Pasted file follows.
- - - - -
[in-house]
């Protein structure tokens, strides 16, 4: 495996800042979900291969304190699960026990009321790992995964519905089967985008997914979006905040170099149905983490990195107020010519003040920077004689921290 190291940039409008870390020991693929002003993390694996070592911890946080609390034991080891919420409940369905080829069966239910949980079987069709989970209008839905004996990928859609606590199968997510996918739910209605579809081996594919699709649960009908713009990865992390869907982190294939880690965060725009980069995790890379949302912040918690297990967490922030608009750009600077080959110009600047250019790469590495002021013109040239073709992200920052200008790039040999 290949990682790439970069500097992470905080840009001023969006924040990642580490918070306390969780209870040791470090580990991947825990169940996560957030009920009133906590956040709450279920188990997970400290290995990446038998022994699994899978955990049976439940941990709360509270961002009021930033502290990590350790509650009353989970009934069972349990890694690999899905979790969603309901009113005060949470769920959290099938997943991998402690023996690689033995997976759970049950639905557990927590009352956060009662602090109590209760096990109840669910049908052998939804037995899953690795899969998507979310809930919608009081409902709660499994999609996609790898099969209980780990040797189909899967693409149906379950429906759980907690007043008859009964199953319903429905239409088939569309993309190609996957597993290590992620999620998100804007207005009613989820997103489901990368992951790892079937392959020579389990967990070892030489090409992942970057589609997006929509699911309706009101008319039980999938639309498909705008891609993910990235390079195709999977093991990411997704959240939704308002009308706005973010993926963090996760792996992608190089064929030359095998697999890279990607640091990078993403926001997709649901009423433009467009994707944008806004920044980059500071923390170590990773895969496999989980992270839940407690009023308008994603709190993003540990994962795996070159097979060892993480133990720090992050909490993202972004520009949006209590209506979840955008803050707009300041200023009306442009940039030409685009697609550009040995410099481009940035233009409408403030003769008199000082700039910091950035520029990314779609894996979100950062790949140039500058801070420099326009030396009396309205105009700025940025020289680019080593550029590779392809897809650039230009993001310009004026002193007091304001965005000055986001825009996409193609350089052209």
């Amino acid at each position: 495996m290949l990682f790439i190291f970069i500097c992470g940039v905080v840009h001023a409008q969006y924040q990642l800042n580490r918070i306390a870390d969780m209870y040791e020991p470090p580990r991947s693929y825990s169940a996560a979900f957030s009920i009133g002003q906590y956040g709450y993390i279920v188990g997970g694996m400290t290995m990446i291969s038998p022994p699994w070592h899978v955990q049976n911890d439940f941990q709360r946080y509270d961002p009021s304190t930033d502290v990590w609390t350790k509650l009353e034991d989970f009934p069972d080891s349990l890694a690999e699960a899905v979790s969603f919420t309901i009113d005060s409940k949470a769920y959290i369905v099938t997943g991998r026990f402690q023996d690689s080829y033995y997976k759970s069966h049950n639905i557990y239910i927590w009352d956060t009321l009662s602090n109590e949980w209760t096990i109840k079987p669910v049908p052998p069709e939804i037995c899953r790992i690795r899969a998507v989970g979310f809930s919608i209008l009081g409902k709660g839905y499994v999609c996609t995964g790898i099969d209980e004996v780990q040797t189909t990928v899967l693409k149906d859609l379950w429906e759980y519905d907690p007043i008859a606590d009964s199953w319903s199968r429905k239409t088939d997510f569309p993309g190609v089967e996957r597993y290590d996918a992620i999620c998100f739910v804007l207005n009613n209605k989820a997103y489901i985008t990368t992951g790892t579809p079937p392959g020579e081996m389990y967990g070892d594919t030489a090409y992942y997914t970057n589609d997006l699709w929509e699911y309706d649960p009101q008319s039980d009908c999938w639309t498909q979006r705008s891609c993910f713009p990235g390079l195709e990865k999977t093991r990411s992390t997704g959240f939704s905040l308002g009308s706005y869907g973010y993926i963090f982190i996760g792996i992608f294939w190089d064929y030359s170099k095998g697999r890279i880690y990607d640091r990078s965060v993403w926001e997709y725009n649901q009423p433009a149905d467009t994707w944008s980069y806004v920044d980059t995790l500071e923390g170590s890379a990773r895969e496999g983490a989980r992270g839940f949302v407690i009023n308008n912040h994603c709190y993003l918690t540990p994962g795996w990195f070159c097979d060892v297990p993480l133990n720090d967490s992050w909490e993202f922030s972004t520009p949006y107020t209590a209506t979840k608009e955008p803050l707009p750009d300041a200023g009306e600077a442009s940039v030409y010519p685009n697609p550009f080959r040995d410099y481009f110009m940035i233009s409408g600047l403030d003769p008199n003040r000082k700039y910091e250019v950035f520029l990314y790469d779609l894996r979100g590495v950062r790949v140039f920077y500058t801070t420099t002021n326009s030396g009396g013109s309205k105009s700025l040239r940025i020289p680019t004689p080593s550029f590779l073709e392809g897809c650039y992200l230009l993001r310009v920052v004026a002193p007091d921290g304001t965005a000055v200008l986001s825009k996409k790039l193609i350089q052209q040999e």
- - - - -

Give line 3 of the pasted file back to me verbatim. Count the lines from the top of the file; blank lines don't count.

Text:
């Amino acid at each position: 495996m290949l990682f790439i190291f970069i500097c992470g940039v905080v840009h001023a409008q969006y924040q990642l800042n580490r918070i306390a870390d969780m209870y040791e020991p470090p580990r991947s693929y825990s169940a996560a979900f957030s009920i009133g002003q906590y956040g709450y993390i279920v188990g997970g694996m400290t290995m990446i291969s038998p022994p699994w070592h899978v955990q049976n911890d439940f941990q709360r946080y509270d961002p009021s304190t930033d502290v990590w609390t350790k509650l009353e034991d989970f009934p069972d080891s349990l890694a690999e699960a899905v979790s969603f919420t309901i009113d005060s409940k949470a769920y959290i369905v099938t997943g991998r026990f402690q023996d690689s080829y033995y997976k759970s069966h049950n639905i557990y239910i927590w009352d956060t009321l009662s602090n109590e949980w209760t096990i109840k079987p669910v049908p052998p069709e939804i037995c899953r790992i690795r899969a998507v989970g979310f809930s919608i209008l009081g409902k709660g839905y499994v999609c996609t995964g790898i099969d209980e004996v780990q040797t189909t990928v899967l693409k149906d859609l379950w429906e759980y519905d907690p007043i008859a606590d009964s199953w319903s199968r429905k239409t088939d997510f569309p993309g190609v089967e996957r597993y290590d996918a992620i999620c998100f739910v804007l207005n009613n209605k989820a997103y489901i985008t990368t992951g790892t579809p079937p392959g020579e081996m389990y967990g070892d594919t030489a090409y992942y997914t970057n589609d997006l699709w929509e699911y309706d649960p009101q008319s039980d009908c999938w639309t498909q979006r705008s891609c993910f713009p990235g390079l195709e990865k999977t093991r990411s992390t997704g959240f939704s905040l308002g009308s706005y869907g973010y993926i963090f982190i996760g792996i992608f294939w190089d064929y030359s170099k095998g697999r890279i880690y990607d640091r990078s965060v993403w926001e997709y725009n649901q009423p433009a149905d467009t994707w944008s980069y806004v920044d980059t995790l500071e923390g170590s890379a990773r895969e496999g983490a989980r992270g839940f949302v407690i009023n308008n912040h994603c709190y993003l918690t540990p994962g795996w990195f070159c097979d060892v297990p993480l133990n720090d967490s992050w909490e993202f922030s972004t520009p949006y107020t209590a209506t979840k608009e955008p803050l707009p750009d300041a200023g009306e600077a442009s940039v030409y010519p685009n697609p550009f080959r040995d410099y481009f110009m940035i233009s409408g600047l403030d003769p008199n003040r000082k700039y910091e250019v950035f520029l990314y790469d779609l894996r979100g590495v950062r790949v140039f920077y500058t801070t420099t002021n326009s030396g009396g013109s309205k105009s700025l040239r940025i020289p680019t004689p080593s550029f590779l073709e392809g897809c650039y992200l230009l993001r310009v920052v004026a002193p007091d921290g304001t965005a000055v200008l986001s825009k996409k790039l193609i350089q052209q040999e």